The procedures concerned the existence of contractual clauses – in the SIVA and Fiat warranty extension contracts – that prevented the consumers of carrying out maintenance or repair at independent repairers, if not to lose the right to the manufacturer’s warranty.
In order to eliminate the competitive concerns raised by the limitations in the use of the automobile warranty, SIVA and Fiat have submitted commitments – subject to public consultation – in light of the modification of all the contracts and relevant documents that might contain any restriction in relation to the respective legal warranty.
At the start of the year (Press Release of January 26 of 2016), PCA has also filed the infringement procedure against SEAT Portugal, Unipessoal, Lda. (“SEAT”) as the company has modified its warranty extension contracts by clarifying that the benefits resulting from the legal warranty were not conditioned to the execution of the maintenance or any repair in the official repair networks of SEAT. SEAT has communicated the referred contractual modification to its official dealers, repair networks as well as its clients.
PCA has considered that the submitted commitments were able to eliminate the poten tial harmful effects on competition and consumer’s interests.
II EUROPEAN HIGHLIGH TS
E-commerce sector inquiry finds geo-blocking is widespread throughout EU
On 18 March of 2016, the European Commission (“Commission”) has published its conclusions on the prevalence of geo-blocking in the European Union (“EU”), in the context of its sectorial inquiry about the competition on the e-commerce sector, launched in May 2015.
The replies - from more than 1400 retailers and digital content providers from all 28 EU Member States – have shown that geo-blocking is common in the EU for both consumer goods and digital content. Through this practice of geo-blocking, retailers and digital content providers prevent consumers online to buy consumer goods or to have access to digital content services, due to their location or country of residence (for instance refuse to delivery abroad or refuse to accept foreign payment methods ).
The use of geo-blocking does not constitute, necessarily, an infringement of competition rules. The cases where geo-blocking results from agreements between suppliers and distributors may be considered to breach competition rules. On the other hand, if geo- blocking is based on a unilateral business decision by a company, of not to sell abroad, such behavior is not considered to be in breach of competition rules as long as the company does not hold a dominant position.
In mid-2016, the Commission will launch a public consultation on the conclusions of the sectorial inquiry on the e-commerce. The final report is scheduled for the first quarter of 2017.
The aim of the competition inquiry is to identify the cross -barriers to e-commerce still exist within the EU, in order to contribute to the objective of achieving a Digital Single Market.
Court of Justice of the European Union
Judgment of the Court of Justice, of 20 January 2016 (C -373/14P)
Toshiba Corporation v. European Commission
Restriction by object
On 20 January 2016, the Court of Justice of the European Union (“CJEU”) rejected the appeal of power transformer producer Toshiba against the 2014 judgment of the General Court of the European Union (“General Court”), thus upholding in its entirety the Commission’s decision in the power transformers cartel case for the participation in a market-sharing agreement. This judgment clarifies the concept of restriction by object within the meaning of article 101 of the TFEU.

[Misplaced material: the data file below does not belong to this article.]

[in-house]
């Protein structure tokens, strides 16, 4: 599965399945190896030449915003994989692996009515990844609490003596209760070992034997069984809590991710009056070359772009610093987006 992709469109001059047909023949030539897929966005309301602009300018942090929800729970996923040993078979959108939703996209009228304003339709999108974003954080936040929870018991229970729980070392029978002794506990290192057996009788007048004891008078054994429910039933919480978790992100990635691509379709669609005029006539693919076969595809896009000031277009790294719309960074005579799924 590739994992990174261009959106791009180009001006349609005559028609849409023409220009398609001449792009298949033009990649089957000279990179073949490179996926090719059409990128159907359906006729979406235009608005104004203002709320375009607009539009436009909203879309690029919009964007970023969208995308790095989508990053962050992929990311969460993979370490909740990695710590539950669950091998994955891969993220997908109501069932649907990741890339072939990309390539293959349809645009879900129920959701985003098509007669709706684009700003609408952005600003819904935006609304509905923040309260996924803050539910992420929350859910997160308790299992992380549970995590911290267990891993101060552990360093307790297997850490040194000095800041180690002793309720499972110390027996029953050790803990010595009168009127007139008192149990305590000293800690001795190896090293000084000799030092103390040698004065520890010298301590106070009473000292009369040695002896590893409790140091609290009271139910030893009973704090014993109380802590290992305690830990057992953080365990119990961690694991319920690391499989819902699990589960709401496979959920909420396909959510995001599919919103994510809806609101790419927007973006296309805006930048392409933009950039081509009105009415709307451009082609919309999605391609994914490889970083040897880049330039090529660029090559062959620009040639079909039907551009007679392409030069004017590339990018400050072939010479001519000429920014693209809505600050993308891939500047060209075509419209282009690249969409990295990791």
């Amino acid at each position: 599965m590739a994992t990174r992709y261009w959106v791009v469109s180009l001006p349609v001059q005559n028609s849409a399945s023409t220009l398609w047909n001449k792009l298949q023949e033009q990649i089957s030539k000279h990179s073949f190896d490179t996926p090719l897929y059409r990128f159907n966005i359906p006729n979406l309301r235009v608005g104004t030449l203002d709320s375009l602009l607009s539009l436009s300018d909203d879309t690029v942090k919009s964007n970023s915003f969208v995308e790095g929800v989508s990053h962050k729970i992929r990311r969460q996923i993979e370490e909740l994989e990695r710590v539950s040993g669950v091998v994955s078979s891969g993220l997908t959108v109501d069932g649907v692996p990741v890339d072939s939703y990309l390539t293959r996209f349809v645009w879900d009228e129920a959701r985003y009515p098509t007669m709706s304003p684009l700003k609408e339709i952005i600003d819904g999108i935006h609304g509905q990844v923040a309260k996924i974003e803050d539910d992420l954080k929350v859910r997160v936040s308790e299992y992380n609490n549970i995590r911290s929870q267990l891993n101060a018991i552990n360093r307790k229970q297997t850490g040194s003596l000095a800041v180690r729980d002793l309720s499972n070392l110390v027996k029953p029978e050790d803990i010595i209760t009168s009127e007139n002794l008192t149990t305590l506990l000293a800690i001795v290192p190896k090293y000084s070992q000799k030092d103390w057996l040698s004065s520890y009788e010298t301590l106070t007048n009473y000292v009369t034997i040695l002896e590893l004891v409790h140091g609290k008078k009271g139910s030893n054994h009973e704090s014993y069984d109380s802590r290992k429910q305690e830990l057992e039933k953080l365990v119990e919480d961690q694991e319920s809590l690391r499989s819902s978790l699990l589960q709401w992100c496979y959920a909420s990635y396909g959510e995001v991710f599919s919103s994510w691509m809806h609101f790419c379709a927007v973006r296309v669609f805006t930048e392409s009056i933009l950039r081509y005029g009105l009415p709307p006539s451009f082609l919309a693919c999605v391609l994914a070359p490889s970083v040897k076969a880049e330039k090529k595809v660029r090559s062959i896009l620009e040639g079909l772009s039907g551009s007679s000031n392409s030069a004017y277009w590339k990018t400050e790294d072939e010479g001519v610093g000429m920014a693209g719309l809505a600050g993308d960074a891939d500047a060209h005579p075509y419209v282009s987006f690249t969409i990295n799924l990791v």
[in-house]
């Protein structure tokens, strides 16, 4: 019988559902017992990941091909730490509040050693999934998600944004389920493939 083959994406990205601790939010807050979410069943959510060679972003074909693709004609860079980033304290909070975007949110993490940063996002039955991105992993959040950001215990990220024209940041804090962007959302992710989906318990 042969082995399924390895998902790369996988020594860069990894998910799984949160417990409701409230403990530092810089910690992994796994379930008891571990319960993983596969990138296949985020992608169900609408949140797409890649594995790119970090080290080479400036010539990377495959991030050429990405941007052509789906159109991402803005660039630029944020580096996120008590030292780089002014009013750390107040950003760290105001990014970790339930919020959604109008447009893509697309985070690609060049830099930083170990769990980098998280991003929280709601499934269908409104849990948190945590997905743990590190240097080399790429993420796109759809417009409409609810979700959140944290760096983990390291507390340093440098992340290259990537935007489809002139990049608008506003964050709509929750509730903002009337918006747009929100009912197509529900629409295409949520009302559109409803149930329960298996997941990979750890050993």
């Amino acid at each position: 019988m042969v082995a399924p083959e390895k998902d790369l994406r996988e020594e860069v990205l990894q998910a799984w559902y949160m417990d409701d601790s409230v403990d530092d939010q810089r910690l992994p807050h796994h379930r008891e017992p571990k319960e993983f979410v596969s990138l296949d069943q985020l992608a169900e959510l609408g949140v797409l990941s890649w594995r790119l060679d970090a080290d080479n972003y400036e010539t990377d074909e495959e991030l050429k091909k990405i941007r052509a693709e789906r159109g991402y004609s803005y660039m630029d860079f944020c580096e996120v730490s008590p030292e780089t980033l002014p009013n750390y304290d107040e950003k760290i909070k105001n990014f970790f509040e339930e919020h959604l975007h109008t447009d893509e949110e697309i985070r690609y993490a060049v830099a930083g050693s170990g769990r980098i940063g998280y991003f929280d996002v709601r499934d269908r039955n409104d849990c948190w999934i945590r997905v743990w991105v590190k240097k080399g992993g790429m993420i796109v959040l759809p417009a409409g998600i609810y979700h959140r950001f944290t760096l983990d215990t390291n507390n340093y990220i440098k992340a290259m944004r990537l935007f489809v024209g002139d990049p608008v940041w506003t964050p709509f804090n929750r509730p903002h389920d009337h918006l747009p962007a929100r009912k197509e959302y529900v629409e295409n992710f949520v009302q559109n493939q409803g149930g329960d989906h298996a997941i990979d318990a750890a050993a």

In 2009, the Commission fined Toshiba and six other Japanese and European power transformer producers for their participation in a gentlemen's agreement in which the Japanese producers agreed not to sell power transformers in Europe, and the European producers not to sell such products in Japan. In the Commission’s decision, as well as in the judgment of the General Court, the "gentlemen's agreement" was deemed to constitute a restriction of competition by object. As the General Court rejected the appeal against the Commission’s decision (Case T-519/09 - Toshiba v European Commission), the power transformer producer Toshiba appealed to the CJEU.
For the Japanese producer, both the Commission and the General Court had erred in law in characterizing the gentlemen’s agreement as a restriction by object. Toshiba claimed, among other reasons, that the General Court could not have established the existence of a restriction of competition by object, since the parties to the cartel were not potential competitors, as there were insurmountable barriers to entry preventing producers from entering into each other’s regions.
According to the CJEU, the General Court properly assessed that there was potential competition between the Japanese and European producers, as it demonstrated, in particular, the barriers to enter the European market were not insurmountable. The oral agreement between the Japanese and European producers itself was considered, by the CJEU, as another (strong) indication that the parties were potential competitors.
The CJEU then concluded that when it is obvious that an agreement (such as a market - sharing agreement in this case) constitutes restriction by object, “ the analysis of the economic and legal context of which the practice forms part may thus be limited to what is strictly necessary in order to establish the existence of a restriction of competition by object”.